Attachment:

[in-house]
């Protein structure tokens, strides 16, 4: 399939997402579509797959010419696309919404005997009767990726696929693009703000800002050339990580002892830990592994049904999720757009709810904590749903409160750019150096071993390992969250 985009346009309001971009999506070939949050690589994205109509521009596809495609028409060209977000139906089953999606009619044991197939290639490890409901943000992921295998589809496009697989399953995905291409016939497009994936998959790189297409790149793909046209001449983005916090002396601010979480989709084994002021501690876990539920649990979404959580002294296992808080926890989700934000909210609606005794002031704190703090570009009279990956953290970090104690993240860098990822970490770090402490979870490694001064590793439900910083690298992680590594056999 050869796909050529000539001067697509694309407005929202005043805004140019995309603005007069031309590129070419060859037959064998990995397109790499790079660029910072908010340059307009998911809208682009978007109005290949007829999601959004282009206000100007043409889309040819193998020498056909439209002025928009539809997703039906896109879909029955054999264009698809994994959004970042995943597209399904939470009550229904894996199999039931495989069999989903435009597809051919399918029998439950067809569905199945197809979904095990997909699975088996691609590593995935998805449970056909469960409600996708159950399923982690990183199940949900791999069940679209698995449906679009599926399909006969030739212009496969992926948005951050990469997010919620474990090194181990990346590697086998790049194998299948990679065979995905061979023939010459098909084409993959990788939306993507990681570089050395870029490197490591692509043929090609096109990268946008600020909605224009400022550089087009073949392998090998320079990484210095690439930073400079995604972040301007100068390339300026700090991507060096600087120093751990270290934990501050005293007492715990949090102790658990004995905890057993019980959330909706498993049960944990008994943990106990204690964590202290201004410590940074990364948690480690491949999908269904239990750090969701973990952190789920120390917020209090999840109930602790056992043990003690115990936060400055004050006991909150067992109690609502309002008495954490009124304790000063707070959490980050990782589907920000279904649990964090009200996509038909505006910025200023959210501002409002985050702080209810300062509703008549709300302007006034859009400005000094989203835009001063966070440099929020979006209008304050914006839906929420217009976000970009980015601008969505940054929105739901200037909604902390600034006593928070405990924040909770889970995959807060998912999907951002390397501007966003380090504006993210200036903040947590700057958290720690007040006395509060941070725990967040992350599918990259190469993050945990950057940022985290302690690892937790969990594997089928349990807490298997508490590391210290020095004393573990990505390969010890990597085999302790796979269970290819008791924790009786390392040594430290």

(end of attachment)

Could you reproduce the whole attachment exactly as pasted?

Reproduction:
[in-house]
């Protein structure tokens, strides 16, 4: 399939997402579509797959010419696309919404005997009767990726696929693009703000800002050339990580002892830990592994049904999720757009709810904590749903409160750019150096071993390992969250 985009346009309001971009999506070939949050690589994205109509521009596809495609028409060209977000139906089953999606009619044991197939290639490890409901943000992921295998589809496009697989399953995905291409016939497009994936998959790189297409790149793909046209001449983005916090002396601010979480989709084994002021501690876990539920649990979404959580002294296992808080926890989700934000909210609606005794002031704190703090570009009279990956953290970090104690993240860098990822970490770090402490979870490694001064590793439900910083690298992680590594056999 050869796909050529000539001067697509694309407005929202005043805004140019995309603005007069031309590129070419060859037959064998990995397109790499790079660029910072908010340059307009998911809208682009978007109005290949007829999601959004282009206000100007043409889309040819193998020498056909439209002025928009539809997703039906896109879909029955054999264009698809994994959004970042995943597209399904939470009550229904894996199999039931495989069999989903435009597809051919399918029998439950067809569905199945197809979904095990997909699975088996691609590593995935998805449970056909469960409600996708159950399923982690990183199940949900791999069940679209698995449906679009599926399909006969030739212009496969992926948005951050990469997010919620474990090194181990990346590697086998790049194998299948990679065979995905061979023939010459098909084409993959990788939306993507990681570089050395870029490197490591692509043929090609096109990268946008600020909605224009400022550089087009073949392998090998320079990484210095690439930073400079995604972040301007100068390339300026700090991507060096600087120093751990270290934990501050005293007492715990949090102790658990004995905890057993019980959330909706498993049960944990008994943990106990204690964590202290201004410590940074990364948690480690491949999908269904239990750090969701973990952190789920120390917020209090999840109930602790056992043990003690115990936060400055004050006991909150067992109690609502309002008495954490009124304790000063707070959490980050990782589907920000279904649990964090009200996509038909505006910025200023959210501002409002985050702080209810300062509703008549709300302007006034859009400005000094989203835009001063966070440099929020979006209008304050914006839906929420217009976000970009980015601008969505940054929105739901200037909604902390600034006593928070405990924040909770889970995959807060998912999907951002390397501007966003380090504006993210200036903040947590700057958290720690007040006395509060941070725990967040992350599918990259190469993050945990950057940022985290302690690892937790969990594997089928349990807490298997508490590391210290020095004393573990990505390969010890990597085999302790796979269970290819008791924790009786390392040594430290």